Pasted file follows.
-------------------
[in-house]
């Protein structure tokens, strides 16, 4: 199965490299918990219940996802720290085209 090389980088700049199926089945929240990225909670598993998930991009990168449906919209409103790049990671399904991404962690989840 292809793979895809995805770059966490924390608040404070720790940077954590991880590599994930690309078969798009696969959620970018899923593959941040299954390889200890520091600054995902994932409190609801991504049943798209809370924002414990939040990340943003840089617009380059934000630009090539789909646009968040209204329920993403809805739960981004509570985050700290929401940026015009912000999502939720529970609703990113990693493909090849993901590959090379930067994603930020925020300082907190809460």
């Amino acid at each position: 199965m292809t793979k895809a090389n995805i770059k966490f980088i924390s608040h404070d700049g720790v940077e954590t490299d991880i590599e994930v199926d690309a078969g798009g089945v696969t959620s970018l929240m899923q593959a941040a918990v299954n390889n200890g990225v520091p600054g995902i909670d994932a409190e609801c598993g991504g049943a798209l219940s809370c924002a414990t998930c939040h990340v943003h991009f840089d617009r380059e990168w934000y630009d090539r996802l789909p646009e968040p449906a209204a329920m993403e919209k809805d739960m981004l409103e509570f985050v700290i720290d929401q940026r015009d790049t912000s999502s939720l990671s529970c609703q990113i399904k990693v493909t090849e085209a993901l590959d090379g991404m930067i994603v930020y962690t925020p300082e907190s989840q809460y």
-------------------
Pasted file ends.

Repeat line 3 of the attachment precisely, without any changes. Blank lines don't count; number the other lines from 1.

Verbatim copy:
């Amino acid at each position: 199965m292809t793979k895809a090389n995805i770059k966490f980088i924390s608040h404070d700049g720790v940077e954590t490299d991880i590599e994930v199926d690309a078969g798009g089945v696969t959620s970018l929240m899923q593959a941040a918990v299954n390889n200890g990225v520091p600054g995902i909670d994932a409190e609801c598993g991504g049943a798209l219940s809370c924002a414990t998930c939040h990340v943003h991009f840089d617009r380059e990168w934000y630009d090539r996802l789909p646009e968040p449906a209204a329920m993403e919209k809805d739960m981004l409103e509570f985050v700290i720290d929401q940026r015009d790049t912000s999502s939720l990671s529970c609703q990113i399904k990693v493909t090849e085209a993901l590959d090379g991404m930067i994603v930020y962690t925020p300082e907190s989840q809460y």